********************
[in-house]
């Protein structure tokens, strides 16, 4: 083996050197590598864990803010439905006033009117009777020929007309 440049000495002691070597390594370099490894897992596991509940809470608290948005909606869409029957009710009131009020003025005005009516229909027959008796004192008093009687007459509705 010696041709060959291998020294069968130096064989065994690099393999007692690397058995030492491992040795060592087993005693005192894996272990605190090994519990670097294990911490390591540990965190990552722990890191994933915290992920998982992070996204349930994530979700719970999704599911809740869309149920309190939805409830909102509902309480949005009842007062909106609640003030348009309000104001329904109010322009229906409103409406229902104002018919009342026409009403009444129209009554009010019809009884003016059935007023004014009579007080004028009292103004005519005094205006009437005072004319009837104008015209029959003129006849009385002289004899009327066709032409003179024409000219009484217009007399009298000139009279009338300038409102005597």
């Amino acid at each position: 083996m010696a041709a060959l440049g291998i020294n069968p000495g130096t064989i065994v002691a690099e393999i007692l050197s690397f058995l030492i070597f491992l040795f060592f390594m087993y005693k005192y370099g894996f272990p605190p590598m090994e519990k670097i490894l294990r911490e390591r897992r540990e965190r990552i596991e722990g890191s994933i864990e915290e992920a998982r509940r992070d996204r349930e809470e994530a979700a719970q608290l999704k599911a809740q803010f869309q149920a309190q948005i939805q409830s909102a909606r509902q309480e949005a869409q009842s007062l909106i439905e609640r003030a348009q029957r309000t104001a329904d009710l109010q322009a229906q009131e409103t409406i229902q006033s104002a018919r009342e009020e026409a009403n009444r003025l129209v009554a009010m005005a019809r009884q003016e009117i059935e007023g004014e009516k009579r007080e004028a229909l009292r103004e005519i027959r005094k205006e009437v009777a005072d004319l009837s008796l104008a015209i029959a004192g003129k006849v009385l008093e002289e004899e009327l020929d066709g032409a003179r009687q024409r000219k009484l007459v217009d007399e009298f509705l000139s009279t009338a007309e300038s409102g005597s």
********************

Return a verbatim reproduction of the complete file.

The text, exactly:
[in-house]
């Protein structure tokens, strides 16, 4: 083996050197590598864990803010439905006033009117009777020929007309 440049000495002691070597390594370099490894897992596991509940809470608290948005909606869409029957009710009131009020003025005005009516229909027959008796004192008093009687007459509705 010696041709060959291998020294069968130096064989065994690099393999007692690397058995030492491992040795060592087993005693005192894996272990605190090994519990670097294990911490390591540990965190990552722990890191994933915290992920998982992070996204349930994530979700719970999704599911809740869309149920309190939805409830909102509902309480949005009842007062909106609640003030348009309000104001329904109010322009229906409103409406229902104002018919009342026409009403009444129209009554009010019809009884003016059935007023004014009579007080004028009292103004005519005094205006009437005072004319009837104008015209029959003129006849009385002289004899009327066709032409003179024409000219009484217009007399009298000139009279009338300038409102005597």
């Amino acid at each position: 083996m010696a041709a060959l440049g291998i020294n069968p000495g130096t064989i065994v002691a690099e393999i007692l050197s690397f058995l030492i070597f491992l040795f060592f390594m087993y005693k005192y370099g894996f272990p605190p590598m090994e519990k670097i490894l294990r911490e390591r897992r540990e965190r990552i596991e722990g890191s994933i864990e915290e992920a998982r509940r992070d996204r349930e809470e994530a979700a719970q608290l999704k599911a809740q803010f869309q149920a309190q948005i939805q409830s909102a909606r509902q309480e949005a869409q009842s007062l909106i439905e609640r003030a348009q029957r309000t104001a329904d009710l109010q322009a229906q009131e409103t409406i229902q006033s104002a018919r009342e009020e026409a009403n009444r003025l129209v009554a009010m005005a019809r009884q003016e009117i059935e007023g004014e009516k009579r007080e004028a229909l009292r103004e005519i027959r005094k205006e009437v009777a005072d004319l009837s008796l104008a015209i029959a004192g003129k006849v009385l008093e002289e004899e009327l020929d066709g032409a003179r009687q024409r000219k009484l007459v217009d007399e009298f509705l000139s009279t009338a007309e300038s409102g005597s």